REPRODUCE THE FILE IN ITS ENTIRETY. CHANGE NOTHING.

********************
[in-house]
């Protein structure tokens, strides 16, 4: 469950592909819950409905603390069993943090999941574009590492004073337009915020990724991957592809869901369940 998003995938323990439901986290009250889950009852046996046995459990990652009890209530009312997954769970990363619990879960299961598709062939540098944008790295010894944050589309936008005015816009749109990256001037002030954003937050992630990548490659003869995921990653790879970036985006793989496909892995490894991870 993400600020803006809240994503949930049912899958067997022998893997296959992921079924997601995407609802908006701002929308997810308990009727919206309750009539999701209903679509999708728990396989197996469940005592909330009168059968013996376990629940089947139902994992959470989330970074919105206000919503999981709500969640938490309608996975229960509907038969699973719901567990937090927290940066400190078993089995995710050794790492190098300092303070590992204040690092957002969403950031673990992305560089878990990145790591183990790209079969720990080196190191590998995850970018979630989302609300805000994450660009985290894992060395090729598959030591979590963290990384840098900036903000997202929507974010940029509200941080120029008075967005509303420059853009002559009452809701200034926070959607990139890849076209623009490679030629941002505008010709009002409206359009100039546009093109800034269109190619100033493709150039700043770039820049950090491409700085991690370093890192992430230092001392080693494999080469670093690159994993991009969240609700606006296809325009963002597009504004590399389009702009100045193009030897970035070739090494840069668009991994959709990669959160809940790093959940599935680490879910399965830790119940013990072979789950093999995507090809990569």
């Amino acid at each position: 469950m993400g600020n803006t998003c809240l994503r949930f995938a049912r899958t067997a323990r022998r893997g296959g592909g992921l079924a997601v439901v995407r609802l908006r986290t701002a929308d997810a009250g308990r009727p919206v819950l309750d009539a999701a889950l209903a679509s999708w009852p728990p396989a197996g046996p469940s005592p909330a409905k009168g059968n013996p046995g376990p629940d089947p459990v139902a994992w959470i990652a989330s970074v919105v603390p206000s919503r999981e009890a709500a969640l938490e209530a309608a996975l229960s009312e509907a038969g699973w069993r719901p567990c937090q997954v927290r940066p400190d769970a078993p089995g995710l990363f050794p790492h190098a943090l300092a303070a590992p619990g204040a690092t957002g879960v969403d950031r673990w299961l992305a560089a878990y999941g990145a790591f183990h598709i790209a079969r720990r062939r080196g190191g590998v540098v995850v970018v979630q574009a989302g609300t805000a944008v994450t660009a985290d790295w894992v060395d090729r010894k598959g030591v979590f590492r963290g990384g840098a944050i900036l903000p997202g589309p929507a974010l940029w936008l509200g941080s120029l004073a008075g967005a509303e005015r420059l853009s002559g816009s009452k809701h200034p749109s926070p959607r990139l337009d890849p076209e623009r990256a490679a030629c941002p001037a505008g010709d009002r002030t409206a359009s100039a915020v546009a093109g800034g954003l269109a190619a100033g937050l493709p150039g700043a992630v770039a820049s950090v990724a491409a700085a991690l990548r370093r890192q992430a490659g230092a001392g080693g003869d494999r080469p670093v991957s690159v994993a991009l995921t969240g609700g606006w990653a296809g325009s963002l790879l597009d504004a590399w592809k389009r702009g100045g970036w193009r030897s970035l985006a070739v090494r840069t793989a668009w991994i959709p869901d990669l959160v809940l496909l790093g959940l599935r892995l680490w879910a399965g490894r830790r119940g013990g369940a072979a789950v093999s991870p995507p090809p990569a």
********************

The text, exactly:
[in-house]
């Protein structure tokens, strides 16, 4: 469950592909819950409905603390069993943090999941574009590492004073337009915020990724991957592809869901369940 998003995938323990439901986290009250889950009852046996046995459990990652009890209530009312997954769970990363619990879960299961598709062939540098944008790295010894944050589309936008005015816009749109990256001037002030954003937050992630990548490659003869995921990653790879970036985006793989496909892995490894991870 993400600020803006809240994503949930049912899958067997022998893997296959992921079924997601995407609802908006701002929308997810308990009727919206309750009539999701209903679509999708728990396989197996469940005592909330009168059968013996376990629940089947139902994992959470989330970074919105206000919503999981709500969640938490309608996975229960509907038969699973719901567990937090927290940066400190078993089995995710050794790492190098300092303070590992204040690092957002969403950031673990992305560089878990990145790591183990790209079969720990080196190191590998995850970018979630989302609300805000994450660009985290894992060395090729598959030591979590963290990384840098900036903000997202929507974010940029509200941080120029008075967005509303420059853009002559009452809701200034926070959607990139890849076209623009490679030629941002505008010709009002409206359009100039546009093109800034269109190619100033493709150039700043770039820049950090491409700085991690370093890192992430230092001392080693494999080469670093690159994993991009969240609700606006296809325009963002597009504004590399389009702009100045193009030897970035070739090494840069668009991994959709990669959160809940790093959940599935680490879910399965830790119940013990072979789950093999995507090809990569």
């Amino acid at each position: 469950m993400g600020n803006t998003c809240l994503r949930f995938a049912r899958t067997a323990r022998r893997g296959g592909g992921l079924a997601v439901v995407r609802l908006r986290t701002a929308d997810a009250g308990r009727p919206v819950l309750d009539a999701a889950l209903a679509s999708w009852p728990p396989a197996g046996p469940s005592p909330a409905k009168g059968n013996p046995g376990p629940d089947p459990v139902a994992w959470i990652a989330s970074v919105v603390p206000s919503r999981e009890a709500a969640l938490e209530a309608a996975l229960s009312e509907a038969g699973w069993r719901p567990c937090q997954v927290r940066p400190d769970a078993p089995g995710l990363f050794p790492h190098a943090l300092a303070a590992p619990g204040a690092t957002g879960v969403d950031r673990w299961l992305a560089a878990y999941g990145a790591f183990h598709i790209a079969r720990r062939r080196g190191g590998v540098v995850v970018v979630q574009a989302g609300t805000a944008v994450t660009a985290d790295w894992v060395d090729r010894k598959g030591v979590f590492r963290g990384g840098a944050i900036l903000p997202g589309p929507a974010l940029w936008l509200g941080s120029l004073a008075g967005a509303e005015r420059l853009s002559g816009s009452k809701h200034p749109s926070p959607r990139l337009d890849p076209e623009r990256a490679a030629c941002p001037a505008g010709d009002r002030t409206a359009s100039a915020v546009a093109g800034g954003l269109a190619a100033g937050l493709p150039g700043a992630v770039a820049s950090v990724a491409a700085a991690l990548r370093r890192q992430a490659g230092a001392g080693g003869d494999r080469p670093v991957s690159v994993a991009l995921t969240g609700g606006w990653a296809g325009s963002l790879l597009d504004a590399w592809k389009r702009g100045g970036w193009r030897s970035l985006a070739v090494r840069t793989a668009w991994i959709p869901d990669l959160v809940l496909l790093g959940l599935r892995l680490w879910a399965g490894r830790r119940g013990g369940a072979a789950v093999s991870p995507p090809p990569a």